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Beginner's Meeting
By Larry Scholnick, SMSCC

Welcome to the rally.  Since you missed the live beginner's meeting, I've tried to come up with a printed version that works as well as (or better than) the live version does.  This document should be helpful but it is unofficial.


It's a Time-Speed-Distance (TSD) rally, also called a Navigational rally.


The object of a TSD rally is to arrive at each checkpoint ON TIME, Not EARLY and Not LATE.  There is a penalty for being Late or Early – the penalty is 100 points per minute, and it's pro‑rated.  So, if you're ½ minute late on one leg, it costs you 50 points; if you're ½ minute early on the next leg, it costs you another 50 points.  That doesn't fix it; it makes it worse!  On a rally, points are bad (as in golf); lowest score wins!  Unlike golf, it is theoretically possible to get a score of Zero on a leg (although this is unlikely for beginners).

Before you leave the start, make sure that you have at least one watch or clock that matches the official time; if you don't know how to set your watch, at least know how far it is off and in which direction.


Once you finish the Odometer Check (sometimes called the Odo Check or the Odometer Calibration), we will always tell you how fast to go.  The way we do that is primarily with the defined term CAST (which stands for Change Average Speed To).  When we tell you to CAST 30, it means that you should begin traveling at an average speed of 30 Miles Per Hour and keep doing so until we tell you otherwise.  When we refer to an average speed of 30, we mean that it should take you 2 minutes to travel each mile.  If the road is straight and has no stop signs, you can simply drive 30 MPH.  If the road has one or more stop signs, you have to stop for each one and then make up for the time you lost by traveling at a higher speed until you catch up.  If the road has sharp curves, you may have to slow down for the curves and then make up for the time you lose by going faster later in the straight-aways.

Another way to understand an average speed is to imagine that a blimp is floating above the road, traveling at the exact speed that you're assigned to go; but it is never delayed by traffic, curves, or Stop signs.  When you get delayed, you have to speed up until you catch up with the blimp.


We usually give you an assigned PAUSE to make up for the time you lose at Signals and some Stop signs.  Sometimes, we will give you a large Pause to make up for a group of Signals.  For example, if you go through 6 signals (some red, some green), and you lose a total of 3 minutes, and then we tell you to pause 3½ minutes, you would wait only the extra ½ minute at that point; not 3½ additional minutes!  If we only tell you to pause 3 minutes there, just keep going because now you're back on time.



There are differences between the odometers and speedometers of different cars.  If you know how the car that measured the rally compares to your car, you can adjust accordingly.  During the Odometer Check, just drive at a safe and legal speed, note your mileage at each sign or landmark where a mileage is given, and be prepared to do a little math with the 5 minutes you should have at the end of the Odometer Check. 

·        Figure out whether your odometer gives a higher or lower reading.

·        Figure out the difference between your reading and ours.

·        Figure out what percentage (of our mileage) the difference represents.

For example, if the odometer check is 30 miles long and your odometer shows 33 miles, yours reads higher, the difference is 3, which is 10% (3/30 = 10%).  Use the saying "If you're Low, Go Slow; if you're High, Fly".  Since your odometer reading was higher than ours, you should go faster by the percentage difference.  So, if we assign you to go 40 MPH, you should travel at a speed of 44 (10% faster than 40).  If your difference is less than 1%, the difference is too small to worry about in Beginner Class.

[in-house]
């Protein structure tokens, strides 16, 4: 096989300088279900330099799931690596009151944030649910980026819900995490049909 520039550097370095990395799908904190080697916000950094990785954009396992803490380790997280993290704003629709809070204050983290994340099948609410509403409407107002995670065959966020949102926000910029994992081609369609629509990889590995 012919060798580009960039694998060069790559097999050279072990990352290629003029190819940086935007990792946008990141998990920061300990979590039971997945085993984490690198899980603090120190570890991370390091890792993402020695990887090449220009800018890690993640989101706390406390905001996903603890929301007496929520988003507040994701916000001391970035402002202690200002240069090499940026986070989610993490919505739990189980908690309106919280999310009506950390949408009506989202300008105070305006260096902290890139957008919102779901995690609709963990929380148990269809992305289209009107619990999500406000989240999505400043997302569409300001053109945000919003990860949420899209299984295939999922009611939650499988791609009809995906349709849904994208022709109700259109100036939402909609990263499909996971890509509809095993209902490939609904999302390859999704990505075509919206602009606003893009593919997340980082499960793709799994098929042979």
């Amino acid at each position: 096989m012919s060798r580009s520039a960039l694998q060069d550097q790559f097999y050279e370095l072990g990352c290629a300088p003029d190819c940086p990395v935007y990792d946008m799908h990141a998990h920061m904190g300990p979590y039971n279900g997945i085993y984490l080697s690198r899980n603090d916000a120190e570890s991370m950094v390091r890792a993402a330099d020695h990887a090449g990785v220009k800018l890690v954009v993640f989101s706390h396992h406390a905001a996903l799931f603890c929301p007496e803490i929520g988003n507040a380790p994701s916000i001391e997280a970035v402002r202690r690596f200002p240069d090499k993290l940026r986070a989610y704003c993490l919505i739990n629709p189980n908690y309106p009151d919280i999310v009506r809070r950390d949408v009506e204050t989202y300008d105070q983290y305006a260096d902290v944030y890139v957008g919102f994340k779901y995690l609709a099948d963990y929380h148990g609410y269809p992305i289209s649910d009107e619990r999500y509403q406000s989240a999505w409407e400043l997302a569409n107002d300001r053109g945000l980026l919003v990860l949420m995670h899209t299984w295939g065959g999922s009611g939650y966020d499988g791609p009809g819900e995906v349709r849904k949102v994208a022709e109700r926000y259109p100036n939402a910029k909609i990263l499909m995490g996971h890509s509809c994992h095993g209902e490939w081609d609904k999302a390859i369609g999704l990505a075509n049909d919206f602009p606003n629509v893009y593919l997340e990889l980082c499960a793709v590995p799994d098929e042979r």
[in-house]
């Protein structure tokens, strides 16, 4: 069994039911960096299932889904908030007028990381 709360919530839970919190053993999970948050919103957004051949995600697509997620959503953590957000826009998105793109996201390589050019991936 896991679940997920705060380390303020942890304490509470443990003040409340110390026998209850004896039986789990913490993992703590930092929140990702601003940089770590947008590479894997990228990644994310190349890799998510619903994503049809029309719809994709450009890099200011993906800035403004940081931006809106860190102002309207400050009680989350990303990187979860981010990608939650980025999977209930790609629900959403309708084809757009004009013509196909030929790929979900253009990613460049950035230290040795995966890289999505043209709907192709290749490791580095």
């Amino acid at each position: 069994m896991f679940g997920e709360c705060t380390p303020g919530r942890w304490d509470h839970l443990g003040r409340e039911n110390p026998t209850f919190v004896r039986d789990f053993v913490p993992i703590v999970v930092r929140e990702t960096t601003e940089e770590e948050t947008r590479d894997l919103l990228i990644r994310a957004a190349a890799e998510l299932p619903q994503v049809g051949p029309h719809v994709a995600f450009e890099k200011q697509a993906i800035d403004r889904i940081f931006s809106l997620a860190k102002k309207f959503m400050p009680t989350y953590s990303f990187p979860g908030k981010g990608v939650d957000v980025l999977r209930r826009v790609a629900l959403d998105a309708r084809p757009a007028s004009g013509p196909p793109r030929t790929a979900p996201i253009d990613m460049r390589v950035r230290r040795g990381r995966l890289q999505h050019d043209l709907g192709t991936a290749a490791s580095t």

If we measured the rally in kilometers, you would find that on a 28 KM odometer check, your odometer would show 17.4 miles, a difference of 38% (under).  Thus, when we direct you to travel at a speed of 95 (Km/H), you would go 59 MPH.


The numbered instructions are to be done once only, in numerical order; never skip an instruction (unless directed to do so at a checkpoint); never do a numbered instruction more than once.  Complete each numbered instruction before you start the next one.

For instructions marked WOF (Whichever Occurs First), do whichever portion (separated by the word OR) that you can begin working on first, and skip the rest.  Otherwise, complete the parts of an instruction in order.

Parts of instructions that are in parentheses are helpful only; the part in parentheses will be both helpful and correct.

When we put something in quotation marks, we are referring to the text of a sign; otherwise, we are referring to something else (such as a road or a term defined in the Definitions and Abbreviations).  Unless the quotation is marked SOL (Sign OnLeft) or SA (Sign Anywhere), quoted signs must be on your right or overhead.  Signs may be facing you or off to the side, but you'll never have to look back to see them.

The following applies both to quoted signs and road identification:  We may refer to the full text or any continuous portion.  West Topanga Canyon Blvd can be referred to as Topanga, or as Canyon, or as West Topanga, but not as Topanga Cyn. (an abbreviation is not the same as the spelled out word), nor as West Canyon (not a continuous portion since Topanga was omitted).

Some instructions don't direct a specific action; they just mention a Sign or a Landmark; such instructions are considered completed as soon as you reach the indicated Sign or Landmark.

Lettered instructions work differently than the numbered instructions.  Once you have completed the numbered instruction before a lettered instruction, you have 2 things to do.  You begin looking for a chance to do the lettered instruction and you begin looking for a chance to do the next numbered instruction.  You keep looking for chances to do the lettered instruction until it is cancelled.  A lettered instruction might be done once, more than once, or never.  A lettered instruction can be cancelled by an instruction that directs you to cancel the lettered instruction or by a checkpoint handout.  One lettered instruction does not automatically cancel the previous lettered instruction; there may be more than one lettered instruction active at the same time.  A multi-part lettered instruction must be executed in full before you can execute it again.

If you come to a place where both a numbered instruction and a lettered instruction conflict or direct the same course action, do the numbered instruction there.


At a manned checkpoint (marked by a sign with a Check mark and a Point), there will be a hose across the road, similar to a service station of yesteryear.  Don't stop at the timing line; instead, slow down and stop when you get to the checkpoint workers.  It's a good idea to note the time you crossed the timing line (but not on the Control Card).